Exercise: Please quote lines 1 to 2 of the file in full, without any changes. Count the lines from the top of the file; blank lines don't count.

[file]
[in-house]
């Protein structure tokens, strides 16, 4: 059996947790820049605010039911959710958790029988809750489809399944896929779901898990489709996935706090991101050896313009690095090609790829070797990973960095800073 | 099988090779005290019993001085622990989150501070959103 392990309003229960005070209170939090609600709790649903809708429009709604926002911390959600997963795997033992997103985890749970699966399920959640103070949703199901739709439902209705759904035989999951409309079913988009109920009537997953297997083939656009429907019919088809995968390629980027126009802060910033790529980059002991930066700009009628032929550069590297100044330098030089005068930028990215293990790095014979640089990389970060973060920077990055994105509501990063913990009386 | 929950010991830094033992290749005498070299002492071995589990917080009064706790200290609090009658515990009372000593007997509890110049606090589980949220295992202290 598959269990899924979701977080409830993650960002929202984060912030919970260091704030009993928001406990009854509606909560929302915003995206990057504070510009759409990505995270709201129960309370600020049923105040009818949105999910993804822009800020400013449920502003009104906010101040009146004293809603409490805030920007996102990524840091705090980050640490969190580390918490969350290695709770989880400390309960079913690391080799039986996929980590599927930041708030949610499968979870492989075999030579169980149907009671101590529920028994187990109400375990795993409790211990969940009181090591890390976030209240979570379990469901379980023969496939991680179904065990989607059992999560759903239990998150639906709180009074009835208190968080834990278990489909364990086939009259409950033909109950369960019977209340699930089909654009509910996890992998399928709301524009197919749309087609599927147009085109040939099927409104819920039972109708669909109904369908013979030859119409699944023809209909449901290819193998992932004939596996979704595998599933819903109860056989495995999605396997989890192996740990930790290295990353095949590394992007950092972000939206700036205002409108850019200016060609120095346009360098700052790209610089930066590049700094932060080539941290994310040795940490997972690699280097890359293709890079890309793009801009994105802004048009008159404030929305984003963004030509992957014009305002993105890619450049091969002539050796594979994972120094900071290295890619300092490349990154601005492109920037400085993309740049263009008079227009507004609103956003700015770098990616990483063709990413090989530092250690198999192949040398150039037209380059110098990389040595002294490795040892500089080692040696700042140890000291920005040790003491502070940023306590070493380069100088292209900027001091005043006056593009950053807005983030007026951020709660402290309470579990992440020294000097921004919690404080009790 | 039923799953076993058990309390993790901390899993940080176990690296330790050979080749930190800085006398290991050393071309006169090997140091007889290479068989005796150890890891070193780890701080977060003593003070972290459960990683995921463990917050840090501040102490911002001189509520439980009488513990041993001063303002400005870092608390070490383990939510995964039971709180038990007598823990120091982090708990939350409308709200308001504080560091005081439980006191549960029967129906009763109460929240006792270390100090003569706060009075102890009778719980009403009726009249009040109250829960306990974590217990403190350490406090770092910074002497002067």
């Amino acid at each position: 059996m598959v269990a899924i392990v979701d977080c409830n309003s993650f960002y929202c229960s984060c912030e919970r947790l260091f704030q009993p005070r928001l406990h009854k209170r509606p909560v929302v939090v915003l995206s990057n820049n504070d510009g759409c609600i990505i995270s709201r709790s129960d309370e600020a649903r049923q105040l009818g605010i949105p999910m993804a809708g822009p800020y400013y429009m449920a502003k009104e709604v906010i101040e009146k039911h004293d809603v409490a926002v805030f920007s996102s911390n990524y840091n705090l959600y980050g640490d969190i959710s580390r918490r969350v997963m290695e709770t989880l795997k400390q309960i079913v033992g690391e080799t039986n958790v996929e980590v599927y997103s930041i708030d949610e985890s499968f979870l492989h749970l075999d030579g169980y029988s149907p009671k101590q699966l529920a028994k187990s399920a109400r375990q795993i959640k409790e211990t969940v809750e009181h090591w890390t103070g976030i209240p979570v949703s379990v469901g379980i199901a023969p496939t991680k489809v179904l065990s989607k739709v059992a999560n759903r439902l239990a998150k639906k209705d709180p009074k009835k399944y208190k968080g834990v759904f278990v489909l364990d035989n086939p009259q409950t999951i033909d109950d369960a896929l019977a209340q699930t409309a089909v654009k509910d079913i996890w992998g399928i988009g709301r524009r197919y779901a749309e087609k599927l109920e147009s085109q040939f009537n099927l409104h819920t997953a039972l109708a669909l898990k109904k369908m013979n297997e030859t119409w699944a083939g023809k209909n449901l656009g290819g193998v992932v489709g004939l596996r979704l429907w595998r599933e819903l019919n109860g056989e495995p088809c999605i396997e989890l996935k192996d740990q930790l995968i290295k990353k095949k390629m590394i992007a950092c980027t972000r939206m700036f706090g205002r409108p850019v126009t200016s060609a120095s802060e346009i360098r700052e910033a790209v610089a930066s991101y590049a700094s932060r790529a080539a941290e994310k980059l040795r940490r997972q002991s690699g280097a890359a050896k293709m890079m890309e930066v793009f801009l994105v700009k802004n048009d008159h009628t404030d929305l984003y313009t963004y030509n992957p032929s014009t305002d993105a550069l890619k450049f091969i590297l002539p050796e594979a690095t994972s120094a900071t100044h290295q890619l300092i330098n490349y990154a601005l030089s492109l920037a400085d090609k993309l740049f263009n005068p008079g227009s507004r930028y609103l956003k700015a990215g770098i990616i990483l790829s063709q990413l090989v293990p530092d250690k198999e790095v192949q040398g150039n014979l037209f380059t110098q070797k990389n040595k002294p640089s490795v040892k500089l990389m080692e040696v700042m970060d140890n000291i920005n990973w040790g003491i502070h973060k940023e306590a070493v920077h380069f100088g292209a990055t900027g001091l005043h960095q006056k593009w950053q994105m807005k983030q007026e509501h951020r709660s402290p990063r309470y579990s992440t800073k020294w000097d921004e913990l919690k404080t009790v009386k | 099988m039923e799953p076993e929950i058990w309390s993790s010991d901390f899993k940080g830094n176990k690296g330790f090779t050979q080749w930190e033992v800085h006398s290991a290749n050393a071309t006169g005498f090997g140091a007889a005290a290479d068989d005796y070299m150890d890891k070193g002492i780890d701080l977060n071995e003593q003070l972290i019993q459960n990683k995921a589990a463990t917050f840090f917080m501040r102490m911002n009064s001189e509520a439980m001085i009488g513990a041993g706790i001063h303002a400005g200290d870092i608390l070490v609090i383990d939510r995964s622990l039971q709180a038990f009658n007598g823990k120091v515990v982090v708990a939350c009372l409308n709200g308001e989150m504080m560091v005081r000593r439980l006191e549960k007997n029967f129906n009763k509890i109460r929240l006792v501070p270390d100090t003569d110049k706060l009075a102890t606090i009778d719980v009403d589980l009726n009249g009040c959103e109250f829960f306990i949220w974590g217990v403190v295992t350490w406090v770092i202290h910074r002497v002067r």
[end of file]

[in-house]
């Protein structure tokens, strides 16, 4: 059996947790820049605010039911959710958790029988809750489809399944896929779901898990489709996935706090991101050896313009690095090609790829070797990973960095800073 | 099988090779005290019993001085622990989150501070959103 392990309003229960005070209170939090609600709790649903809708429009709604926002911390959600997963795997033992997103985890749970699966399920959640103070949703199901739709439902209705759904035989999951409309079913988009109920009537997953297997083939656009429907019919088809995968390629980027126009802060910033790529980059002991930066700009009628032929550069590297100044330098030089005068930028990215293990790095014979640089990389970060973060920077990055994105509501990063913990009386 | 929950010991830094033992290749005498070299002492071995589990917080009064706790200290609090009658515990009372000593007997509890110049606090589980949220295992202290 598959269990899924979701977080409830993650960002929202984060912030919970260091704030009993928001406990009854509606909560929302915003995206990057504070510009759409990505995270709201129960309370600020049923105040009818949105999910993804822009800020400013449920502003009104906010101040009146004293809603409490805030920007996102990524840091705090980050640490969190580390918490969350290695709770989880400390309960079913690391080799039986996929980590599927930041708030949610499968979870492989075999030579169980149907009671101590529920028994187990109400375990795993409790211990969940009181090591890390976030209240979570379990469901379980023969496939991680179904065990989607059992999560759903239990998150639906709180009074009835208190968080834990278990489909364990086939009259409950033909109950369960019977209340699930089909654009509910996890992998399928709301524009197919749309087609599927147009085109040939099927409104819920039972109708669909109904369908013979030859119409699944023809209909449901290819193998992932004939596996979704595998599933819903109860056989495995999605396997989890192996740990930790290295990353095949590394992007950092972000939206700036205002409108850019200016060609120095346009360098700052790209610089930066590049700094932060080539941290994310040795940490997972690699280097890359293709890079890309793009801009994105802004048009008159404030929305984003963004030509992957014009305002993105890619450049091969002539050796594979994972120094900071290295890619300092490349990154601005492109920037400085993309740049263009008079227009507004609103956003700015770098990616990483063709990413090989530092250690198999192949040398150039037209380059110098990389040595002294490795040892500089080692040696700042140890000291920005040790003491502070940023306590070493380069100088292209900027001091005043006056593009950053807005983030007026951020709660402290309470579990992440020294000097921004919690404080009790 | 039923799953076993058990309390993790901390899993940080176990690296330790050979080749930190800085006398290991050393071309006169090997140091007889290479068989005796150890890891070193780890701080977060003593003070972290459960990683995921463990917050840090501040102490911002001189509520439980009488513990041993001063303002400005870092608390070490383990939510995964039971709180038990007598823990120091982090708990939350409308709200308001504080560091005081439980006191549960029967129906009763109460929240006792270390100090003569706060009075102890009778719980009403009726009249009040109250829960306990974590217990403190350490406090770092910074002497002067």